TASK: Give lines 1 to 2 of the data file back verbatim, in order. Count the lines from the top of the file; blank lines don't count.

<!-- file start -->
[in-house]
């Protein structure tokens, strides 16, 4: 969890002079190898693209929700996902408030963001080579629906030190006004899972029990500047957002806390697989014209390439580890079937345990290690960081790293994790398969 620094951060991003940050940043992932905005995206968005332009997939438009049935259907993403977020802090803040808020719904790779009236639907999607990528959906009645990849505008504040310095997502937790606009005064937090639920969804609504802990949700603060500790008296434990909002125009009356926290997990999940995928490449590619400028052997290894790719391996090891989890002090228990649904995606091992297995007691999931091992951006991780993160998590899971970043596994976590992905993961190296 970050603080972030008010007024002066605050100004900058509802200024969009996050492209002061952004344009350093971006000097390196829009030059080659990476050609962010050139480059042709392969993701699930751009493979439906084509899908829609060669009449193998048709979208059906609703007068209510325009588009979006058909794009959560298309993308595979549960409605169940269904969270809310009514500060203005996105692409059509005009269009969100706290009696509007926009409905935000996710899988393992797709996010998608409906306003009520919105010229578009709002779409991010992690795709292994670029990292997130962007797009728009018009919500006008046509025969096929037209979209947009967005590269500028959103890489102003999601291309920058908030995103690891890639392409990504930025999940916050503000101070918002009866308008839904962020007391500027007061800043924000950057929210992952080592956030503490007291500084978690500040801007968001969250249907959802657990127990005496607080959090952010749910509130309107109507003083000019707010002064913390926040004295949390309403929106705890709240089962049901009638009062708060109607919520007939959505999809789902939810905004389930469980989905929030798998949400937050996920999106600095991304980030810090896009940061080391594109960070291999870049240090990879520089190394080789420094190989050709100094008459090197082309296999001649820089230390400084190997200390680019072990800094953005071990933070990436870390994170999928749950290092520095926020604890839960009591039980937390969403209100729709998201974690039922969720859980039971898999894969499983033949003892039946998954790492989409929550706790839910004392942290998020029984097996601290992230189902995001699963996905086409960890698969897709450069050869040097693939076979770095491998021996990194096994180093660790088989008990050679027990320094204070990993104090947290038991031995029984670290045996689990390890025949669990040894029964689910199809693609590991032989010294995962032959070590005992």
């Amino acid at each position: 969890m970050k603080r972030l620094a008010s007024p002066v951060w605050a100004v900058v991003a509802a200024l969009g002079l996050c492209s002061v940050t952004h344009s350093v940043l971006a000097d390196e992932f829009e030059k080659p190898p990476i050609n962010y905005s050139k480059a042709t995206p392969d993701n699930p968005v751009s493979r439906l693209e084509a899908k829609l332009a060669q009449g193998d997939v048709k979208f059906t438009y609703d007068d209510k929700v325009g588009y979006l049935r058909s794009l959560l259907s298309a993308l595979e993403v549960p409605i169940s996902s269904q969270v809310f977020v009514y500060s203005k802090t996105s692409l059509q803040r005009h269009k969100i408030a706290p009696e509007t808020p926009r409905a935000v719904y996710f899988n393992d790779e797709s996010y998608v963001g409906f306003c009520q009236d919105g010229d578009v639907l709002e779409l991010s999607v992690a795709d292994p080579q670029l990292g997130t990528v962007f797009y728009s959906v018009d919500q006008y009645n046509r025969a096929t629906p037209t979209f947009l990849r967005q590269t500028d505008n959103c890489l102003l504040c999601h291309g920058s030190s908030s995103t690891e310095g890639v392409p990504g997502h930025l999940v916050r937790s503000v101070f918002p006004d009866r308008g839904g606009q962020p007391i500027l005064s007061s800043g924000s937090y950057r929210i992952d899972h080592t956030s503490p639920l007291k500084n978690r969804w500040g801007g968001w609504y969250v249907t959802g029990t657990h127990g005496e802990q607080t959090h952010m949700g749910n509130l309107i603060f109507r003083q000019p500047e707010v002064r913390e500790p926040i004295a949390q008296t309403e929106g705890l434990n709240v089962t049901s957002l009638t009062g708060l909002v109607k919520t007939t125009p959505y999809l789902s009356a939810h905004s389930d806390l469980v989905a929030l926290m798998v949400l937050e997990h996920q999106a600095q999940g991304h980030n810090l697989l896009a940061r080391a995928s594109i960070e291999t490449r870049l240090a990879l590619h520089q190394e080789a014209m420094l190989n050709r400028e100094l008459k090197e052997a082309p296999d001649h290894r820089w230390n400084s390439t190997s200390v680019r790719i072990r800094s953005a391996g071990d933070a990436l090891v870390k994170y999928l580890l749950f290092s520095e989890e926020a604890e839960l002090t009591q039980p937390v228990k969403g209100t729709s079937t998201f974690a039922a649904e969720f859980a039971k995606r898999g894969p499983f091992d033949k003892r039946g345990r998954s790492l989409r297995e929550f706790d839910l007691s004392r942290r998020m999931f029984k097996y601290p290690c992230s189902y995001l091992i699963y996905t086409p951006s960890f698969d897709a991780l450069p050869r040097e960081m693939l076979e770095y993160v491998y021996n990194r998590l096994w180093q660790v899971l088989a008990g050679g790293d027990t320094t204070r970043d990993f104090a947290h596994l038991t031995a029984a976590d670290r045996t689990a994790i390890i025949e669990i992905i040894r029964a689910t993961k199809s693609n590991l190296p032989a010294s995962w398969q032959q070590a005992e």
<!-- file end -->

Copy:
[in-house]
């Protein structure tokens, strides 16, 4: 969890002079190898693209929700996902408030963001080579629906030190006004899972029990500047957002806390697989014209390439580890079937345990290690960081790293994790398969 620094951060991003940050940043992932905005995206968005332009997939438009049935259907993403977020802090803040808020719904790779009236639907999607990528959906009645990849505008504040310095997502937790606009005064937090639920969804609504802990949700603060500790008296434990909002125009009356926290997990999940995928490449590619400028052997290894790719391996090891989890002090228990649904995606091992297995007691999931091992951006991780993160998590899971970043596994976590992905993961190296 970050603080972030008010007024002066605050100004900058509802200024969009996050492209002061952004344009350093971006000097390196829009030059080659990476050609962010050139480059042709392969993701699930751009493979439906084509899908829609060669009449193998048709979208059906609703007068209510325009588009979006058909794009959560298309993308595979549960409605169940269904969270809310009514500060203005996105692409059509005009269009969100706290009696509007926009409905935000996710899988393992797709996010998608409906306003009520919105010229578009709002779409991010992690795709292994670029990292997130962007797009728009018009919500006008046509025969096929037209979209947009967005590269500028959103890489102003999601291309920058908030995103690891890639392409990504930025999940916050503000101070918002009866308008839904962020007391500027007061800043924000950057929210992952080592956030503490007291500084978690500040801007968001969250249907959802657990127990005496607080959090952010749910509130309107109507003083000019707010002064913390926040004295949390309403929106705890709240089962049901009638009062708060109607919520007939959505999809789902939810905004389930469980989905929030798998949400937050996920999106600095991304980030810090896009940061080391594109960070291999870049240090990879520089190394080789420094190989050709100094008459090197082309296999001649820089230390400084190997200390680019072990800094953005071990933070990436870390994170999928749950290092520095926020604890839960009591039980937390969403209100729709998201974690039922969720859980039971898999894969499983033949003892039946998954790492989409929550706790839910004392942290998020029984097996601290992230189902995001699963996905086409960890698969897709450069050869040097693939076979770095491998021996990194096994180093660790088989008990050679027990320094204070990993104090947290038991031995029984670290045996689990390890025949669990040894029964689910199809693609590991032989010294995962032959070590005992």